CLINIC attorneys work with the Remote Bond Project to reunite a mother with her son | CLINIC

CLINIC attorneys work with the Remote Bond Project to reunite a mother with her son

Home » News by Type » Family Separation » CLINIC attorneys work with the Remote Bond Project to reunite a mother with her son
Feb 27, 2019

The mother and her six-year-old were reunited after more than eight months in detention

Michelle Mendez

“Luisa” came to the United States last May from Honduras to escape gang violence. The Department of Homeland Security, or DHS, separated her from her six-year-old son, “Antonio,” as part of the Trump administration’s “zero tolerance” policy. DHS then took Luisa to a detention center in Washington, while Antonio was taken to a children’s facility and later released to family in Florida. The Remote Bond Project, a collaboration between CLINIC, the American Immigration Council’s Immigration Justice Campaign, and the Northwest Immigrant Rights Project (and borne out of CLINIC and the Asylum Seeker Advocacy Project’s Remote Motions to Rescind and Reopen Project), secured pro bono counsel to represent Luisa in her request to the immigration judge to release her on bond. Rachel Naggar, a staff attorney on CLINIC's Defending Vulnerable Populations team, served as mentor to the pro bono attorneys.

The immigration judge initially denied the bond request, stating that Luisa was a flight risk. However, the Remote Bond Project appealed that decision and—in a rare reversal—the Board of Immigration Appeals, or BIA, found that Luisa had a very strong incentive to appear in court. The judge was ordered to set an appropriate amount of bond. You can read the December 26, 2018 unpublished BIA decision here, courtesy of the Immigrant & Refugee Appellate Center, LLC. The Remote Bond Project continued to represent Luisa in her new bond hearing before the immigration judge, after which she was finally released and reunited with Antonio and other family members.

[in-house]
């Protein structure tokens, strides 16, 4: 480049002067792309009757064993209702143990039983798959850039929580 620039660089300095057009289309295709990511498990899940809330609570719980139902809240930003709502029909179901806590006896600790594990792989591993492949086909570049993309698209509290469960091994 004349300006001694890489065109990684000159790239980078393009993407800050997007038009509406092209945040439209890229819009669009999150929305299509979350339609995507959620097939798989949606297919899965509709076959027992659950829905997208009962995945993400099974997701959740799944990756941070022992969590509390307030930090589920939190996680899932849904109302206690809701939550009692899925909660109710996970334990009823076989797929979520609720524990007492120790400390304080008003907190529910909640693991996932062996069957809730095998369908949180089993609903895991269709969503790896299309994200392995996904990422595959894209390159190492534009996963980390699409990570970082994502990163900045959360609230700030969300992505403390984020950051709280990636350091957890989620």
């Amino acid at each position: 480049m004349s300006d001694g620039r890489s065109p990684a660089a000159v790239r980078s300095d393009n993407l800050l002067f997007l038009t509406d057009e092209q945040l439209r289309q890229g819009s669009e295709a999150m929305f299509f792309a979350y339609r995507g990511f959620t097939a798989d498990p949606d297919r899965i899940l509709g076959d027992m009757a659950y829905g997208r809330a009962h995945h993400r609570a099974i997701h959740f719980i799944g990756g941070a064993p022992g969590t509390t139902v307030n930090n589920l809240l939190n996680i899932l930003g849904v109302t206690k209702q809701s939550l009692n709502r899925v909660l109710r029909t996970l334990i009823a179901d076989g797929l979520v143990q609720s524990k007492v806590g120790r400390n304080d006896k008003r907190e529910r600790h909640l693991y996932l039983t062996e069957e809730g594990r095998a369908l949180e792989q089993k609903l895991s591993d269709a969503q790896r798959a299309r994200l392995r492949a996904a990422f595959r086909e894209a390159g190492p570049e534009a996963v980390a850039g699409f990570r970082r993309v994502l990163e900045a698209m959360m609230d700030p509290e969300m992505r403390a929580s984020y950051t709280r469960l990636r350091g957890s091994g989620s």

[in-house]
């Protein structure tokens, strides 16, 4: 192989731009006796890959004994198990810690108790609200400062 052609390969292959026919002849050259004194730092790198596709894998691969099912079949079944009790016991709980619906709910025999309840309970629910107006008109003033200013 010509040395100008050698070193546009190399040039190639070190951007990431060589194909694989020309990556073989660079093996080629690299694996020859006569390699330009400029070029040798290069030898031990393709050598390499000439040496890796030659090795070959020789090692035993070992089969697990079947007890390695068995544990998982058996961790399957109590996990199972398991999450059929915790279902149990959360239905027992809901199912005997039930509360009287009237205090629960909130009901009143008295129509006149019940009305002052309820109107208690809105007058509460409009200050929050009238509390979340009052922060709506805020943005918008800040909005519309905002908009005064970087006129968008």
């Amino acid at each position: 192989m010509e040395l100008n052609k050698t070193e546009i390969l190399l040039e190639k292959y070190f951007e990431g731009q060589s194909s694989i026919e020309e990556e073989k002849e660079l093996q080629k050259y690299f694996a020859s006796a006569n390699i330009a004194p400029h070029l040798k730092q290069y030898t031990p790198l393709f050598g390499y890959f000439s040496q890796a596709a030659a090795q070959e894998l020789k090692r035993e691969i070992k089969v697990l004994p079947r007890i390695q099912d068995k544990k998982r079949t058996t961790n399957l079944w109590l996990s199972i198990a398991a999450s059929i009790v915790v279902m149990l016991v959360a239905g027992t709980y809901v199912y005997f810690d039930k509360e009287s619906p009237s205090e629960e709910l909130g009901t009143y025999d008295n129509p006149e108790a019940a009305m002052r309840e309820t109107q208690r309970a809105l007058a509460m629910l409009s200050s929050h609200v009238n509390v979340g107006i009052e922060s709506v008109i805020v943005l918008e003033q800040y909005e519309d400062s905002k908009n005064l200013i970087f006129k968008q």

Luisa is the most recent individual freed with the help of the Remote Bond Project, which recruits pro bono attorneys from across the country to represent detainees in their bond hearings. The attorneys come from a variety of practice areas, with little to no knowledge of immigration law. CLINIC Defending Vulnerable Populations attorneys, Rachel Naggar and Ann Garcia, have had the pleasure of mentoring the pro bono attorneys through every step of the process from intake through the final court hearing. As CLINIC’s role in the Remote Bond Project concludes at the end of this month, CLINIC would like to thank our partners in this important collaboration, the pro bono attorneys, and, most of all, the clients who should not have to fight for freedom but show remarkable bravery in so doing.

Blog tags: 
Resource Tags: 
CLINIC in the News Date: 
Wednesday, February 27, 2019 - 5:00pm